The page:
Why I Won’t Criticize Other Parents

Attachment parents: At what age do we stop unconditional acceptance and begin tempering support with our judgments?

Hit, swat, tap, strike, smack, cuff, wallop, belt, whack, spank.

Whatever you call it, I think hurting a child is wrong.

Idiot, stupid, spoiled, monster, horror, entitled, lazy, brat.

Whatever you call them, I think calling a child names it wrong.

I write about mindful living and gentle parenting. A big reason I write about topics like mindfulness, compassion, empathy, and forgiveness is because they do not come naturally to me. I have to constantly seek out internalized messages or lazy patterns of thinking and examine them for judgements. It’s a daily practice.

I was whistling along in my self-absorbed world, gratefully careening away from the small touches I had with self-awareness. I mixed in a few moments of lucid despair and the realization that this was meaningless and this dissatisfaction lead me to question everything.

Without knowing it, I was headed on a track to mindfulness because of the nagging feeling that something was wrong. I wasn’t aware of what it was, but it felt fundamental to life. I found physical Yoga, then I stumbled into what’s behind the body in Yoga and I shifted to a new path. But, I still hung tightly onto my ego.

Then I had a kid, and cliché though it is, everything changed for me. I immersed myself in the love I had never known about. And it was bliss.

But, there’s a problem swimming in bliss. Eventually all of the stories you make up about yourself to feel okay begin washing off. And once they’ve floated to the top, you have to deal with them or get out of the pool.

Like most people, I look back on times when I was cruel, mean-spirited, and small-minded. I see the unkind thoughts, actions, and feelings I held with a death-grip. I recall blame, anger, hurt, and judgments I had against others.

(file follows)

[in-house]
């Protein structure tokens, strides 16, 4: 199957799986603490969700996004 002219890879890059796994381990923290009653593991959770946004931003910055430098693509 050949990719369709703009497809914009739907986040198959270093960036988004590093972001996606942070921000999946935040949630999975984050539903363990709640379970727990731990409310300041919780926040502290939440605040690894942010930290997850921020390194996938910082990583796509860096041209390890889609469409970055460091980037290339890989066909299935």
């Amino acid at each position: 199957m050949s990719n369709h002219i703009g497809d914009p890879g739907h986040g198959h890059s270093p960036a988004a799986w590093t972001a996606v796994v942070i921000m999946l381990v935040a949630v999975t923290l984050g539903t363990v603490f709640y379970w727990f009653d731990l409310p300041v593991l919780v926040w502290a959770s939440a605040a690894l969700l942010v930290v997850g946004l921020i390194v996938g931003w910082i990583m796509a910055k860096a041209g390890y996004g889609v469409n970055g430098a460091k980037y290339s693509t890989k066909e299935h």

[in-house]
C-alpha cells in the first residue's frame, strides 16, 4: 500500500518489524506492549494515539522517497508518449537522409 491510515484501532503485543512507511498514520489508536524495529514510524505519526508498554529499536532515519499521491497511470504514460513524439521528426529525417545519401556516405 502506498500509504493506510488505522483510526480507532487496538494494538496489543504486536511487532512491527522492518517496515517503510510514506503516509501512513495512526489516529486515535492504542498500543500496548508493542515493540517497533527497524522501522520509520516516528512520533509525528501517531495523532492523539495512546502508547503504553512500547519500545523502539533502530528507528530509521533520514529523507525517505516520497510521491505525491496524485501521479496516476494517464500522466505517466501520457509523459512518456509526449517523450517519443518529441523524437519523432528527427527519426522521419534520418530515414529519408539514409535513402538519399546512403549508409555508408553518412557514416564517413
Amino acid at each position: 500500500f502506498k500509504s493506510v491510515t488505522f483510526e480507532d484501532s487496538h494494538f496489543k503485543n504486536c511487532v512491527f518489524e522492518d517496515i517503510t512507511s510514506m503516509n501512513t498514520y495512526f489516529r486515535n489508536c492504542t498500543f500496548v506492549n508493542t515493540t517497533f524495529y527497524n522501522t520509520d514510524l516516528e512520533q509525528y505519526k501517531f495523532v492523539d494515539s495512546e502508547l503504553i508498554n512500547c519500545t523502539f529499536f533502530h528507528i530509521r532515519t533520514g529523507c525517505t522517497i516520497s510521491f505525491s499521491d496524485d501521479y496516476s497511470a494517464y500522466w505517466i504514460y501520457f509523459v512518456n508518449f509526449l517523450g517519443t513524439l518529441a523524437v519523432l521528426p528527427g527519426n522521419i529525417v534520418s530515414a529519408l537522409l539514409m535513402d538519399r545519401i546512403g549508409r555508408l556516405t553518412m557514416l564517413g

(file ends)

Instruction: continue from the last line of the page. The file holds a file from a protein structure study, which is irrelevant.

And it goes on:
I am working through the layers of self shaming slowly and gently. I don’t know if I am capable of becoming the person I want to be, but I won’t ever give up.

Becoming a parent gave me the will to strip it all away and rebuild me as someone else-mostly because I couldn’t bear to parent with less than my entire, imperfect heart.

I am sure there are parents who are able to parent fully without this catharsis, just like I am sure there are parents who chose to get out of the pool of bliss.

I think most people are wise without knowing it because whatever choice is made, it is often their mind choosing the best way to protect them. Some people need a safe space to grow. Others need to rip it apart before change happens.

Whatever the choice that is made for personal growth, I think it is important to trust the parent that they will get there in their own

English: , American educator and writer

Alfie’s not judging me, is he?

time. I suppose I’ll apply Alfie Kohn’s term, “Unconditional Parenting” here. I give trust and support unconditionally no matter their age, without terms or threat of punishment for not agreeing with me.

We could all use a little more complete acceptance in our lives.

I can recall several times I have been so deep in the anger-shame spiral during post partum depression that my hand has twitched at my side with thought that I needed everything to stop.

I was separated from my real feelings enough to want to hit, swat, tap, strike, smack, cuff, wallop, belt, whack, spank. Whatever you call it.

Many times before I could stop the thoughts, I have silently called my children: Idiot, stupid, spoiled, monster, horror, entitled, lazy, brat. A few times, a word has slipped out.